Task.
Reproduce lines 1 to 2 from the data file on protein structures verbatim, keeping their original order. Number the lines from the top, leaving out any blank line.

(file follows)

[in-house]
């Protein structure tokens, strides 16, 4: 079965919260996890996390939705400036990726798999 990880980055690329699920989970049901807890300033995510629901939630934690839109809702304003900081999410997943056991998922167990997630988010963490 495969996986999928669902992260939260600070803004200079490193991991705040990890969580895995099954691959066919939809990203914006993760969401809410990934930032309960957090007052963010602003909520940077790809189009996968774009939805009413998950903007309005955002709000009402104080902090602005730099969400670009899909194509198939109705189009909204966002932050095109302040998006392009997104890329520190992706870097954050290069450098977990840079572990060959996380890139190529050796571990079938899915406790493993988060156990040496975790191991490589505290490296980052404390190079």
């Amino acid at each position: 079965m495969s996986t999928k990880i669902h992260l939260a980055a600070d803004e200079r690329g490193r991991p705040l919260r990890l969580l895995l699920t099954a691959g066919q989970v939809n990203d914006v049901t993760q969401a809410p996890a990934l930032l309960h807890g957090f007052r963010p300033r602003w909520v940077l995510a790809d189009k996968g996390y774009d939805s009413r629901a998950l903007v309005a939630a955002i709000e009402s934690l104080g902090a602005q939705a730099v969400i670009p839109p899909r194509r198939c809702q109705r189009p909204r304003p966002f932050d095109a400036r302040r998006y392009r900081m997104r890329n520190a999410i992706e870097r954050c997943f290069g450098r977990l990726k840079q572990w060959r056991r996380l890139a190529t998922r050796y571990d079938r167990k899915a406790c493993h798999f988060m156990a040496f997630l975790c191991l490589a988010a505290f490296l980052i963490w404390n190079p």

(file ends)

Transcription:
[in-house]
């Protein structure tokens, strides 16, 4: 079965919260996890996390939705400036990726798999 990880980055690329699920989970049901807890300033995510629901939630934690839109809702304003900081999410997943056991998922167990997630988010963490 495969996986999928669902992260939260600070803004200079490193991991705040990890969580895995099954691959066919939809990203914006993760969401809410990934930032309960957090007052963010602003909520940077790809189009996968774009939805009413998950903007309005955002709000009402104080902090602005730099969400670009899909194509198939109705189009909204966002932050095109302040998006392009997104890329520190992706870097954050290069450098977990840079572990060959996380890139190529050796571990079938899915406790493993988060156990040496975790191991490589505290490296980052404390190079």